What was that about Ledbury Town Council’s tendency for wasting people’s talents and time? Could this be their most epically stupid ever decision?
In a historic vote last Thursday evening (29 October), the Council resolved to ‘dissolve the Neighbourhood Plan Working Party … with immediate effect and [that] the completion of the town’s Neighbourhood Plan is to be controlled and managed by the town’s contracted consultants (Foxley Tagg) who can then freely draw on the people they consider best suited to the remaining tasks.’
Ten councillors voted in favour, six against, and one other abstained.
What is astonishing is that so many town councillors voted so recklessly for a proposal without having any of the relevant information to make that decision or understand its consequences. A far-reaching and centrally important decision for our town was made on the flimsy grounds that somehow things could be worked out.
It was pointed out by several speakers that the motion proposed a drastic course of action without any of the necessary financial, procedural and governmental arrangements being in place. Some of them by now will be desperately crossing their fingers, trusting that hope, finally, will triumph over experience.
How long will this consultant-led programme now take to deliver? How much will it cost? What mechanism within the town council can be established to oversee the consultants’ work? On what basis will consultants decide who is deemed ‘suitable’ to participate in the process? More generally, in what sense can Ledbury’s NP be described as community-led, the guiding principle of the legislative framework for neighbourhood planning itself? Nor do FTP have the local knowledge or contacts to deliver the work on their own: they must rely on a group of committed community volunteers to guide and support them: who? These are the questions that ten councillors, plus one who abstained, blithely ignored when they cast their vote.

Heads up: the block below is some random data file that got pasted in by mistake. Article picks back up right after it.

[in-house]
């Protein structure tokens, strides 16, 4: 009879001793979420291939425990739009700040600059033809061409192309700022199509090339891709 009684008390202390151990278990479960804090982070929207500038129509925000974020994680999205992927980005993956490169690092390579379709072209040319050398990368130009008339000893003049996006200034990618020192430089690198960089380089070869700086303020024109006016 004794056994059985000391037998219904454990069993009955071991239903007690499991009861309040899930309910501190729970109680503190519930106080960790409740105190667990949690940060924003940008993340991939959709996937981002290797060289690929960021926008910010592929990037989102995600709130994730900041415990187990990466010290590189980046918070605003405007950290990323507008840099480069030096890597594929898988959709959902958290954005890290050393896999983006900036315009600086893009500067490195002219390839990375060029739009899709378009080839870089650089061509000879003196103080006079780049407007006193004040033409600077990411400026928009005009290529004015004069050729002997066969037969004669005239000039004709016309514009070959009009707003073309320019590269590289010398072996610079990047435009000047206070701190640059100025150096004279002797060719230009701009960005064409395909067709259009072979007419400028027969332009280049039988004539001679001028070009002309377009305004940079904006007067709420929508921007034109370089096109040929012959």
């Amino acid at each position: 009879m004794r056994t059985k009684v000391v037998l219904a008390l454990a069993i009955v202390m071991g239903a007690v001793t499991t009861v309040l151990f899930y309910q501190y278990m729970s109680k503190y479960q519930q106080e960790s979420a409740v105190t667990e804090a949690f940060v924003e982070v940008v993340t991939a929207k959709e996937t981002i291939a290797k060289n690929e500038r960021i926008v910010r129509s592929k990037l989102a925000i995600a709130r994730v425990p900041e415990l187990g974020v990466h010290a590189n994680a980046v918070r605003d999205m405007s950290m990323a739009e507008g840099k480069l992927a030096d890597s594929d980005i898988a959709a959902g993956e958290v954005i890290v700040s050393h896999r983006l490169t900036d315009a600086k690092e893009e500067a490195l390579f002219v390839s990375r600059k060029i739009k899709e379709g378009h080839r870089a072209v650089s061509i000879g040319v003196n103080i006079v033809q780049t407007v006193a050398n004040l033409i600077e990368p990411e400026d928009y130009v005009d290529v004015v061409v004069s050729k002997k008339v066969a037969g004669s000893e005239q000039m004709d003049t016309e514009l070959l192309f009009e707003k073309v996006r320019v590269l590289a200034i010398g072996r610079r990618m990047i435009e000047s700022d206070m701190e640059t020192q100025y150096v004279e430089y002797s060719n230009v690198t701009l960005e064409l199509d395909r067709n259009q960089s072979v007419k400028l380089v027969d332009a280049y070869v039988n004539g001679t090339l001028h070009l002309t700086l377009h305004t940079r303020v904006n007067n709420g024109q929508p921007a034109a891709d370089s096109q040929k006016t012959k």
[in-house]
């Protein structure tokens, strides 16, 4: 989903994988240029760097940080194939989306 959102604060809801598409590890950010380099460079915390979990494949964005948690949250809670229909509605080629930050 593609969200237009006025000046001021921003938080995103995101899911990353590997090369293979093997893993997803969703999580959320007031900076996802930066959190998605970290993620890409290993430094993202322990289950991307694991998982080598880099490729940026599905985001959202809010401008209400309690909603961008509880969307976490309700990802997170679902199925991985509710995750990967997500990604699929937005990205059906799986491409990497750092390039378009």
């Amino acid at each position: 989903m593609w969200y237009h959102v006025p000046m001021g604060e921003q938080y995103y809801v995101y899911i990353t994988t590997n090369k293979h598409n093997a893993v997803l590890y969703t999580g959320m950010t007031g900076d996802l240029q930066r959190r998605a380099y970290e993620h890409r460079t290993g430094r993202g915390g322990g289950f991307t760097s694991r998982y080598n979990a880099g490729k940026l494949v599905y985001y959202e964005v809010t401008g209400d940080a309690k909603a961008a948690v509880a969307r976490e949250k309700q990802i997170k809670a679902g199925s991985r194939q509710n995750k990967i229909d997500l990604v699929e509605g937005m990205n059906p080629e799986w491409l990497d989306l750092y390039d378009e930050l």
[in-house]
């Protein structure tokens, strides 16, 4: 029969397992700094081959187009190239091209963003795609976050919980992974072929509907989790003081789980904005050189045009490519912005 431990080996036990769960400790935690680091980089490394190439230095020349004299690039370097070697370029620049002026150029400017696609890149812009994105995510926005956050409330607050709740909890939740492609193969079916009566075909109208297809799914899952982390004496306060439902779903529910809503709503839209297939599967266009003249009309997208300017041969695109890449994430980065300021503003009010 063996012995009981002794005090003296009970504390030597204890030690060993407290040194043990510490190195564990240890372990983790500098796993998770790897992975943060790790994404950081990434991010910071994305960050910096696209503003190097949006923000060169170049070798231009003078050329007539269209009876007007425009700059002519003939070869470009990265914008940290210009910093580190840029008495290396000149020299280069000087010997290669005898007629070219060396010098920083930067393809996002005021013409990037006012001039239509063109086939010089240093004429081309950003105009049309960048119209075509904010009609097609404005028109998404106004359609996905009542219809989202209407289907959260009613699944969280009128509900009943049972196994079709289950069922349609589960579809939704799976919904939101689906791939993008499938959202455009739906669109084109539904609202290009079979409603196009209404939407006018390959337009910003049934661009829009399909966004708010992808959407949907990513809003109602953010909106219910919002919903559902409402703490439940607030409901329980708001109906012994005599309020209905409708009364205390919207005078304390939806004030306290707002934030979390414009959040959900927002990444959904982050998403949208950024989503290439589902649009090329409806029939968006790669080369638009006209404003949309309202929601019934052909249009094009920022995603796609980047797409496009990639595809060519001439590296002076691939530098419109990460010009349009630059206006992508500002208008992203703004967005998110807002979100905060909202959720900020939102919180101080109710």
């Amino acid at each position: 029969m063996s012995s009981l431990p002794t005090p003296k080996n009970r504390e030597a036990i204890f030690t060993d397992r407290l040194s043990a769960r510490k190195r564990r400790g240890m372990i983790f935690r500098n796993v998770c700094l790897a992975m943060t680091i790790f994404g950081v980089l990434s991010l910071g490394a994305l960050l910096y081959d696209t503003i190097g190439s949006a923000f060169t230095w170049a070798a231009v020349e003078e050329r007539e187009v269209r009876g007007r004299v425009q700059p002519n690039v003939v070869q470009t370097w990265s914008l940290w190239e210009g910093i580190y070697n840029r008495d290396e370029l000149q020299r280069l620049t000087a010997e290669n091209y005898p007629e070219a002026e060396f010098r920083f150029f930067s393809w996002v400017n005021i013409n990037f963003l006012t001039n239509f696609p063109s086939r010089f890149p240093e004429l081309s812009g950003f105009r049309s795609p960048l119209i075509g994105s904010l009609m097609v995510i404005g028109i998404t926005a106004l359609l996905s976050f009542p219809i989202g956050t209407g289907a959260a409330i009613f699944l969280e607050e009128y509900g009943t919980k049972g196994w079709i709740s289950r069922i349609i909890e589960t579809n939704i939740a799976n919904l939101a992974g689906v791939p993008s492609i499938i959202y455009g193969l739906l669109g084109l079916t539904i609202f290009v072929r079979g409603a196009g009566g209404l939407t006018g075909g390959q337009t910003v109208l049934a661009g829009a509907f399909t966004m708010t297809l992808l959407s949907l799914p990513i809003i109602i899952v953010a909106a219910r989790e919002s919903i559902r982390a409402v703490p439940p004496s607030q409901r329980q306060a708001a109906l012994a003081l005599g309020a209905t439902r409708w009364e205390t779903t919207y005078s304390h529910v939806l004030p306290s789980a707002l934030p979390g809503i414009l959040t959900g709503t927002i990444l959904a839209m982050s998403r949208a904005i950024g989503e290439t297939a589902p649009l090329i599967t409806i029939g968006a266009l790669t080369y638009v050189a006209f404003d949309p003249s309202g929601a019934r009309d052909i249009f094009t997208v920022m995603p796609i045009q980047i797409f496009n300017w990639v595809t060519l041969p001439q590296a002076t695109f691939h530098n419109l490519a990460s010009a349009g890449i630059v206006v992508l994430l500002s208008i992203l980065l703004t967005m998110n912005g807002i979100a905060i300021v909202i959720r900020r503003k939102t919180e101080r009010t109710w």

Some councillors, unaware of the intensely political background to this intervention, will have been swept along by the simplistic rhetoric that the neighbourhood plan needs to be completed in Ledbury’s best interests as soon as possible, and if that means upsetting, or being rid of a few prickly personalities, so be it. What they didn’t appreciate – but should have - is that far from expediting the plan, Rob Yeoman’s proposition would delay it immeasurably, and possibly deal it a fatal blow in the final reckoning. Others, including Mr Yeoman himself, had different motives, old scores to settle, and personal enmities to deal with, personal advantage, even party political calculations to consider, a toxic mixture. It would do them very well to be shut of a troublesome group of council outsiders who kept asking awkward questions about seemingly dodgy finances and murky factional interests.
They will all be well satisfied with the result. For now.
The argument went that the Neighbourhood Plan Working Party was disfunctional, ineffective and amaterish, incapable of making progress due to infighting and ‘bad behaviour’. The unfortunate truth was that the NPWP had been eroded by poor leadership (the previous chair Bob Barnes), starved of project support by the Town Clerk, Karen Mitchell, and nobbled by procedural obstacles designed to bring the project to a shuddering halt.
Since their demotion in the 2015 election, the ringleaders of this coup (Yeoman, Barnes and Eager) have also been busy dripping poison in people’s ears. Reports circulate that newly elected councillors were ‘warned off’ joining the Neighbourhood Plan because of the personalities involved. One thing the Town Council does well is to spread malicious stories about people they don’t like.
Members of the NP group wrote to the Mayor Annette Crowe on 19 October pleading with her to prevail on the Clerk to meet the Neighbourhood Plan chair, Ian James to unblock the process and inject some positive energy. The letter said: ‘The NPWP is currently paralysed by a lack of clarity as to roles, responsibilities, working procedures, sign-off permissions and financial authorisations. Members of the NP team are feeling very frustrated and demoralised. This lack of clarity is resulting in the NP making such slow progress.’
A long-scheduled meeting the previous week between the Town Clerk, councillors, the Mayor and the Neighbourhood Plan chair to talk about these key issues was suddenly cancelled just hours before it was to take place. The Clerk said she was unavailable. The Mayor sat on her hands and did nothing. Was she in collusion with the Clerk?
Following on from this, it surprised nobody to see Rob Yeoman’s proposal to ‘dissolve’ the group, and to observe the Mayor voting for it. Many of the NP volunteers believe there has been a concerted behind the scenes strategy to emasculate, obstruct and finally destroy the community-led process.